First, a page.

That's a great point. If there's only two or three things that you can say or go through with a person that has questions or if they have specific questions about the origin of the universe or the origin of life or you know, these more scientific issues that you give them lots materials and someone can sort of memorize those talking points. But then if it gets beyond that or don't you feel like it's more than just sort of the talking points. And so one of the issues that we hear at Purpose Nation are concerned about is just the general scientific awareness of the population, not even just Christians, but you got into your average parishioner or a church goer and you say, Hey, can you tell me about the, a space-time theorems? Not many people wouldn't know, I'm guessing would be able to answer that. I mean, what's your, what are your thoughts on that? 

Dr. Hugh Ross:    08:33    

Well, I mean I'm from Canada. Coming to the United States is your average American is not as a scientifically literate, your average Canadian and especially, uh, your average Asian. So just realizing, hey, you know, we got to put the cookies on the bottom shelf. We have to explain our terms. Be kind in the way you do it. Don't be shocked at what they don't know. That gets you a long way. 

Brad Cooper:    08:55    

I guess it doesn't address the underlying problem which is a bigger one. We obviously don't have time to solve that problem on this phone call or even through either one of our organizations. But it does seem like sort of in the backdrop of the challenge we have. So I mean, we're just in general encouraging parents, especially in encouraging their kids if their kids seem to like science to just tell them to go for it.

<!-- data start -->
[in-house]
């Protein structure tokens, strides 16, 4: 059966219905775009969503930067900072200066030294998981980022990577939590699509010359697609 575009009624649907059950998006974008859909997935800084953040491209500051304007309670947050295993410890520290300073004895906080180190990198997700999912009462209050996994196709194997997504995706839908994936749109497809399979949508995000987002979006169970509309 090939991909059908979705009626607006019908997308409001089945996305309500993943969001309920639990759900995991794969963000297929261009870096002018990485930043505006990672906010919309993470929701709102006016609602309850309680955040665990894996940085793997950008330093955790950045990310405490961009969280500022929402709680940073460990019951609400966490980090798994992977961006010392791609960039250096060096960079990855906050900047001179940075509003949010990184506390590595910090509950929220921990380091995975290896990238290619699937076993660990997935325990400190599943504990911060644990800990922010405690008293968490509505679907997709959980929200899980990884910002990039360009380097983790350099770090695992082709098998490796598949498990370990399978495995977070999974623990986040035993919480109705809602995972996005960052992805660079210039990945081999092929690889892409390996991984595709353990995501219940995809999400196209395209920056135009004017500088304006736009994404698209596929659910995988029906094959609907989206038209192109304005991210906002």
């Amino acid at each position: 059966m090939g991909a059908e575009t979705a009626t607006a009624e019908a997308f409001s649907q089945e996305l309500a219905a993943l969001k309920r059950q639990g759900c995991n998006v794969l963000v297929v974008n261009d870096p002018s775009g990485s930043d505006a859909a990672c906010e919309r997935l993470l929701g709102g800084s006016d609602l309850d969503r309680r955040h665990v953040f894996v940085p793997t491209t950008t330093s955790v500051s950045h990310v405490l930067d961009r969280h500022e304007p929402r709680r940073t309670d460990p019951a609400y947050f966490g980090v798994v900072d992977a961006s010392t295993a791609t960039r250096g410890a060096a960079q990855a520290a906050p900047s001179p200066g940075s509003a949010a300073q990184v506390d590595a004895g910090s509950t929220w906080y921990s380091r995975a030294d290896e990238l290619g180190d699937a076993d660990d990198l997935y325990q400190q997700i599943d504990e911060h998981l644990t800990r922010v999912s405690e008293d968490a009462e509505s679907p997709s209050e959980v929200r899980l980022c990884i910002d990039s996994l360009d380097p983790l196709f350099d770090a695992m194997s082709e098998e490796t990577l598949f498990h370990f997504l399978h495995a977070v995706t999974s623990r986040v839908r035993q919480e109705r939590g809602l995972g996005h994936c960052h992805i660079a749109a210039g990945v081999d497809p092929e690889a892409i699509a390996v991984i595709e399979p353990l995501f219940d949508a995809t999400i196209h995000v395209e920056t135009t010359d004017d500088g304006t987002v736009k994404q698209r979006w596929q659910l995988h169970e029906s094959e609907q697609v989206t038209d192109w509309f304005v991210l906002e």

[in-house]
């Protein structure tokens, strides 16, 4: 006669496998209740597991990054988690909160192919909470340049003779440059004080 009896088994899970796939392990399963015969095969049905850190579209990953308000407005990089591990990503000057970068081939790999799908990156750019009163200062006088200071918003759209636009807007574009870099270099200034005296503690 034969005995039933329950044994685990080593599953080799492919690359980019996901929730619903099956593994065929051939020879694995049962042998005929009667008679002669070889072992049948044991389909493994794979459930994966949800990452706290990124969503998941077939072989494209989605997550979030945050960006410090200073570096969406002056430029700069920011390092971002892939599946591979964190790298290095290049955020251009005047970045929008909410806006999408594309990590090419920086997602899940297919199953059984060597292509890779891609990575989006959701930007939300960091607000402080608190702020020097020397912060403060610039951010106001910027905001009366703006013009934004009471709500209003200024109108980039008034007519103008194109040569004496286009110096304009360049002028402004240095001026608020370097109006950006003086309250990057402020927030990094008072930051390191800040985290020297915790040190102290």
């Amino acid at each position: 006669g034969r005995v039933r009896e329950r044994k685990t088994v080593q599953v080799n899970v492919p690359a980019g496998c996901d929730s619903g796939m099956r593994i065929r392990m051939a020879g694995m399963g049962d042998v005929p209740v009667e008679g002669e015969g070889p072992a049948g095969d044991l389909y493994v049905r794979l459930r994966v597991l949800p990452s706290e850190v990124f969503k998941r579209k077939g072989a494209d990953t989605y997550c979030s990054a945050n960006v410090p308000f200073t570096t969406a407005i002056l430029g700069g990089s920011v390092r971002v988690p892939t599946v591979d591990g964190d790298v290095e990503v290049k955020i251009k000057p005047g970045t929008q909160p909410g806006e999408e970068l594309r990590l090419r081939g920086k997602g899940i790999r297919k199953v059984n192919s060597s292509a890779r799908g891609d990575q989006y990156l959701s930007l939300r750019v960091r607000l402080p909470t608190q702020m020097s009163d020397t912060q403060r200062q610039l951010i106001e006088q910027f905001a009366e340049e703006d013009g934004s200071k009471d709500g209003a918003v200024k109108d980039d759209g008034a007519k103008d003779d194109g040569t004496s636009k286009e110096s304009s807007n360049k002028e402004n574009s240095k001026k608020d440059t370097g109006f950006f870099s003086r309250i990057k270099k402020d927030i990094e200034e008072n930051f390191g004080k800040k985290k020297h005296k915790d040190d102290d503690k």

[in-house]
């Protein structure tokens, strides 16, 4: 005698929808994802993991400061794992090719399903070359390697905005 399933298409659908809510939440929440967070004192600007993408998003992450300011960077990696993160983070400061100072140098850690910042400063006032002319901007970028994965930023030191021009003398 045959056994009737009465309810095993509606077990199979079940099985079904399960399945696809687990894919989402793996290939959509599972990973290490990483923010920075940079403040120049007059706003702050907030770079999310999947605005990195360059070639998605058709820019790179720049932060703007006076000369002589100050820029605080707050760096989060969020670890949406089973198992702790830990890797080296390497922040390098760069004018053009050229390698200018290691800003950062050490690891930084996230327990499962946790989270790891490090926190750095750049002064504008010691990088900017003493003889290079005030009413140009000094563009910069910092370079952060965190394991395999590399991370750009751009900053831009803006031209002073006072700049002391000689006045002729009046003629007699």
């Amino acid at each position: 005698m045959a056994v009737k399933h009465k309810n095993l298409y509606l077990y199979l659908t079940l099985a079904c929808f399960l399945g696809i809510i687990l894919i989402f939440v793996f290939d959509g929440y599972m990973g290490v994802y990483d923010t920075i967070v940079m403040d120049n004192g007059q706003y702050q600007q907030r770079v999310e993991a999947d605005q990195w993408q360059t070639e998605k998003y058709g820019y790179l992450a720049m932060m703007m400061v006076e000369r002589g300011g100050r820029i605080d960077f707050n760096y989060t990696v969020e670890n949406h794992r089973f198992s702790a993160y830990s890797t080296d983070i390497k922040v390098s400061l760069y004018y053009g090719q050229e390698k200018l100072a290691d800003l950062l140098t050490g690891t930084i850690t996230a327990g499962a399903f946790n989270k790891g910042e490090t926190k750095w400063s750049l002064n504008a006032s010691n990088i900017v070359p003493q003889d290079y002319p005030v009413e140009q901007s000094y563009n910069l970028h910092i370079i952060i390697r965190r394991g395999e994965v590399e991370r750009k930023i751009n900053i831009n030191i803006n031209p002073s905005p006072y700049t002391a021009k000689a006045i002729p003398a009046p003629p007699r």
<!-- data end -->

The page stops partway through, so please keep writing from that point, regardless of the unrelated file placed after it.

Dr. Hugh Ross:    09:16    

Yeah, tell them to go for it, it's a biblical principal.  Everybody should be studying the book of nature, not just those of us who are professional scientists. I tell people that when they go into church, the Bible tells you must be a theologian. Don't leave it up to your pastor. Bible also tells you to be a scientist. Don't leave it up to people like you and me. It's too much fun. Get involve, ask questions and dialogue. I think what I'm seeing too, particularly with the younger generations, they want dialogue and engagement. They don't want lectures and sermons.